Figure 6
figure 6

The DotMotif query execution process. Graph import. A user may import a search graph (also commonly referred to as a host graph) from a variety of industry standard formats, including an edgelist CSV, GraphML, numpy adjacency matrix, and any format supported by the NetworkX library. Furthermore, DotMotif is compatible with graphs stored in neuPrint schemas in a Neo4j database6. Query design. The user may select from a library of pre-built motifs, or write a novel query. The query may be written in the DotMotif DSL, encoded as a NetworkX graph, or written as text directly in the target graph database query language, such as Cypher. A user may choose to save this query as another standalone file on disk for future use. The .motif file-format stores both the motif itself and provenance metadata such as the date of creation, comments associated with the motif, and author information. Query validation. DotMotif supports several pre-execution validation steps in order to fail quickly when asked to perform an impossible or self-contradictory query. Several other optional validators may be invoked to check a motif for biological feasibility and to warn the user if a potential error is detected. Execution and results. The user may choose from the available DotMotif Executors in order to use the most appropriate subgraph matching tool for the compute resources available. No further query modification is required in order to run the same motif on several different Executors. A user may also choose to simply use DotMotif as a query executor without leveraging the query validation or query design tools.


In developing DotMotif, we aimed to ensure that our software was both accessible—intuitive for new users but powerful enough for power-users—as well as sufficiently computationally efficient to execute most common queries on commodity hardware. In the interest of research flexibility, we also required that the software adapt to best utilize available hardware resources. For this reason, DotMotif includes several executors, each of which leverage a different graph analysis technology. Executors are discussed in greater depth in the Benchmarks section.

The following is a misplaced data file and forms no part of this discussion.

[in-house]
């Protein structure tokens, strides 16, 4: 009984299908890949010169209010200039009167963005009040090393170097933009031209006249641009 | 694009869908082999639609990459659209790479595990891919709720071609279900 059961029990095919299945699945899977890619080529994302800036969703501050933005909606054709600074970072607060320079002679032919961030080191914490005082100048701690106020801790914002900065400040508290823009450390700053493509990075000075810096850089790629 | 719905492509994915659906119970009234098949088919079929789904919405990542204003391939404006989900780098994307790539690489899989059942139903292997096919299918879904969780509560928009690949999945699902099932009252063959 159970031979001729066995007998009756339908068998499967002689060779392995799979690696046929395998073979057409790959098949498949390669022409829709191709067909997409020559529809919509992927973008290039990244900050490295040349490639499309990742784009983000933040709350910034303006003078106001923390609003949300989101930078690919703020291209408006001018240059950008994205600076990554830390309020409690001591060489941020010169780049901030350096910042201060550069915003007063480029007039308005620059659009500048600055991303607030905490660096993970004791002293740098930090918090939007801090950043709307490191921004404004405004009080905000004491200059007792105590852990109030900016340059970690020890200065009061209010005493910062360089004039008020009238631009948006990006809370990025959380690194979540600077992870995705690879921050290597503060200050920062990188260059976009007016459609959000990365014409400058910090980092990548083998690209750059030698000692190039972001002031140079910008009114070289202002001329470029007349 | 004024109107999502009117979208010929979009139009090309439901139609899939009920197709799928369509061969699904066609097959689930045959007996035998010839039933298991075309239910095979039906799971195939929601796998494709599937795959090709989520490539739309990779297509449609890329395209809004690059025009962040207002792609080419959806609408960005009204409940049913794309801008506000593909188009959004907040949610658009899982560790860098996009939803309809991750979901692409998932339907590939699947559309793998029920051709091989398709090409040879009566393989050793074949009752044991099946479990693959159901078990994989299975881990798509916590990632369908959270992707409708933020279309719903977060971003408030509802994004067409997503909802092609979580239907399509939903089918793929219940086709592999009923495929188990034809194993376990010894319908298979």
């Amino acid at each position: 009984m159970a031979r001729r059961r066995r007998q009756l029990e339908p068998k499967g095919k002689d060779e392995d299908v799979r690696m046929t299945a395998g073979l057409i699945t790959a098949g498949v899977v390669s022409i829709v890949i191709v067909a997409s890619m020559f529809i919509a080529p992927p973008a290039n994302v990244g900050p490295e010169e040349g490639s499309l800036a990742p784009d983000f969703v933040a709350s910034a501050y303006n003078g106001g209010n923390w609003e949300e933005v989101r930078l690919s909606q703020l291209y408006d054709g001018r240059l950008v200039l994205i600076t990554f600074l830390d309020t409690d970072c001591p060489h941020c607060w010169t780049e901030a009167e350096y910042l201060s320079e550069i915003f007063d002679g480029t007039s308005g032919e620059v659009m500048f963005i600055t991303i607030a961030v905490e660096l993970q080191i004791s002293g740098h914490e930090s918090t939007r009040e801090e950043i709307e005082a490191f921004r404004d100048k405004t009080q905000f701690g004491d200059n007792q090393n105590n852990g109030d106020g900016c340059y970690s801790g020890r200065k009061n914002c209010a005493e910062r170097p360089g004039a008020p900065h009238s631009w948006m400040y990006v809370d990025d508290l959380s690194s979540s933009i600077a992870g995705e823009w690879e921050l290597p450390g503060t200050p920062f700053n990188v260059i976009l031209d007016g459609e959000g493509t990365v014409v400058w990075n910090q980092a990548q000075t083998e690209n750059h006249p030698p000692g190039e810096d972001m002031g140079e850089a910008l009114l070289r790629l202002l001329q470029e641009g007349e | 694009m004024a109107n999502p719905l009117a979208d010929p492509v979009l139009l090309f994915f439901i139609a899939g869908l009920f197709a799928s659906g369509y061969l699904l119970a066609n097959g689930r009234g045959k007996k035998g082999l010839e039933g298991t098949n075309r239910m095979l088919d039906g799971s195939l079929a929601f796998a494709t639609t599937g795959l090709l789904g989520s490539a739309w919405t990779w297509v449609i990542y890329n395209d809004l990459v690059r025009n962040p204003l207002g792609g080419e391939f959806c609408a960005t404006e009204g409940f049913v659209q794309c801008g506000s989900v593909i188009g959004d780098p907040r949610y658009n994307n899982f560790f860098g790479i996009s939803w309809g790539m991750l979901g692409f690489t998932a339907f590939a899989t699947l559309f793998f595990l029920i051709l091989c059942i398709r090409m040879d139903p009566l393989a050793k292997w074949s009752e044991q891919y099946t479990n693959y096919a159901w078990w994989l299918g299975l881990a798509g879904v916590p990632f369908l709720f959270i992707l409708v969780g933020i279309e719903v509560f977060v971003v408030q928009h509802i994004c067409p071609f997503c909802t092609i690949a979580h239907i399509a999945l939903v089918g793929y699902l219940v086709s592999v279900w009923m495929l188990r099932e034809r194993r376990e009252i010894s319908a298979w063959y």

Formal definition of the subgraph search task

Here we consider the ideas of subgraph isomorphism and subgraph monomorphism, which have slightly varying definitions in the graph theory literature. When we refer to a subgraph, we always refer to a node-induced subgraph, which is inline with the usage in popular subgraph isomorphism research, including research on the commonly used VF2 algorithm41,42,43. Given graphs \(G=(V_1,E_1)\) and \(H=(V_2,E_2)\), we say G is isomorphic to H if there exists a bijection \(f:V_1 \rightarrow V_2\) such that \(\{u,v\}\subseteq E_1\) if and only if \(\{f(u),f(v)\}\subseteq E_2\)44. An extension of this idea is that a subgraph isomorphism exists between G and H if and only if there exists a subgraph \(G'\) of G such that \(G'\) is isomorphic to H. A monomorphism loosens the bijection requirement to simply injection, meaning that the match in the host graph may contain extra edges.

DotMotif finds all subgraphs in a search graph that match a query graph, where the term match used here means that one of the above described mappings exists. By default, DotMotif will perform a search for all subgraphs that are monomorphic to the query subgraph. A user may choose to search for exact matches only, in which case DotMotif identifies subgraph isomorphisms, rather than monomorphisms. This behavior is controlled by a user toggle during the construction of a query.

Optimizations to the subgraph isomorphism task in Python